Poughkeepsie Journal – March 13 to May 8, 1798

That good Plantation,
which for upwards of forty years has been
improved by the subscriber. It lies two and
a half miles south of the Court house in
Poughkeepsie, & joins the post road upwards
of half a mile, and is little more than half
a mile from Hudson's river; and contains
about 300 acres; 200 of which is arable,
about 60 meadow, and 40 in timber. Se-
veral ridges of limestone run through it from
north to south, affording an unfailing source
of materials for enclosures, (about 250 rods
of wall being already reared.) The soil is
of the best quality for growing wheat, or
any other grain and vegetables commonly 
cultivated in this climate. The orchard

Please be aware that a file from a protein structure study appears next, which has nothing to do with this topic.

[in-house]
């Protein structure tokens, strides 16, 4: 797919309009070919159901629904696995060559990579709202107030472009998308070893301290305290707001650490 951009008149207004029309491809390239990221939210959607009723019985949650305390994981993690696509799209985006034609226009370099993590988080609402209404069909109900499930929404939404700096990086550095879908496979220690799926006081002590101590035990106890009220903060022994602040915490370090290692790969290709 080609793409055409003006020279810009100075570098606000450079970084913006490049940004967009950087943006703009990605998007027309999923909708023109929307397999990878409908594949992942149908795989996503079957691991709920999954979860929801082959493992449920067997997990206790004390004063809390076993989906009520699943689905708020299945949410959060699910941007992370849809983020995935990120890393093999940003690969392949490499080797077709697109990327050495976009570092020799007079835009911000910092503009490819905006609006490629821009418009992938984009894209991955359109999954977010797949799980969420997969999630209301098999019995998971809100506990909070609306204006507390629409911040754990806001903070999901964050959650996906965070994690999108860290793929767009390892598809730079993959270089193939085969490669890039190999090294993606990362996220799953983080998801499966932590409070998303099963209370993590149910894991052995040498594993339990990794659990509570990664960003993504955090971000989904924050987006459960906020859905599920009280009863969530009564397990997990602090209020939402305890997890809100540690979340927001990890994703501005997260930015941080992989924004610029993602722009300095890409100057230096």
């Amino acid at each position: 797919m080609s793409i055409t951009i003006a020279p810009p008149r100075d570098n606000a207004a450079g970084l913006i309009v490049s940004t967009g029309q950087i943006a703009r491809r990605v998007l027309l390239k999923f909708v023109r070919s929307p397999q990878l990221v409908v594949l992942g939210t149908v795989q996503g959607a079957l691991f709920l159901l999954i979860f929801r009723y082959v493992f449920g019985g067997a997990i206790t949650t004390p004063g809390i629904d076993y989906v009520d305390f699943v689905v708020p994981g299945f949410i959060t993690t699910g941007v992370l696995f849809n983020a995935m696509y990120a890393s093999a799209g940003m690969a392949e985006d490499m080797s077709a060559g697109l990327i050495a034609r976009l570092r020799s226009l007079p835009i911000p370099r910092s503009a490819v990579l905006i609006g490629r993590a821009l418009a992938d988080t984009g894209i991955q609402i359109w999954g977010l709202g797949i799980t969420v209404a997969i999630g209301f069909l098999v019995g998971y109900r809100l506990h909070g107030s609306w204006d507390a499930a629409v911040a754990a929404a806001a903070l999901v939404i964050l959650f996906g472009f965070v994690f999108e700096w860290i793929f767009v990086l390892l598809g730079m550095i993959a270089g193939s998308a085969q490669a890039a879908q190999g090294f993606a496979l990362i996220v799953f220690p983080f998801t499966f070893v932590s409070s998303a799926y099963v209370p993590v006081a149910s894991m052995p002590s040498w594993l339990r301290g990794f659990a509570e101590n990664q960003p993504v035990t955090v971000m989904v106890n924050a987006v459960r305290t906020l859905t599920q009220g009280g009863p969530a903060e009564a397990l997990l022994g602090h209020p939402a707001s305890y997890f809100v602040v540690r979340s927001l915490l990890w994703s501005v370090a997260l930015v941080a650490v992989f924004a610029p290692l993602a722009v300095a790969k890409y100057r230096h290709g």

consists of 400 apple trees, in prime order,
and can produce [100] barrels of cider annu-
ally. The dwelling house is of stone; has 
been lately repaired; and consists of six
rooms besides a large kitchen. The barn,
cider house, and other out buildings, are
substantial. The situation on an elevated
plain; is uncommonly salubrious. The mere
farmer can be told that no farm in this 
country for many years past has been more
productive; and he whose principal view is
retirement and amusement, may be assured
that few places are more agreeable, & none 
more healthy.
One quarter part of the consideration will
be required when the writings are executed;
for the payments of the residue with interest,
a liberal day will be allowed. Possession may
be obtained on the first day of the ensuing 
John Freer.
Poughkeepsie, March 5, 1798. 

N.B. One black Woman about 
34 years of age with her daughter 8 years
old, and one other black woman 19 years of 
age with her female child of 7 months old,
to be disposed of by the above subscriber.

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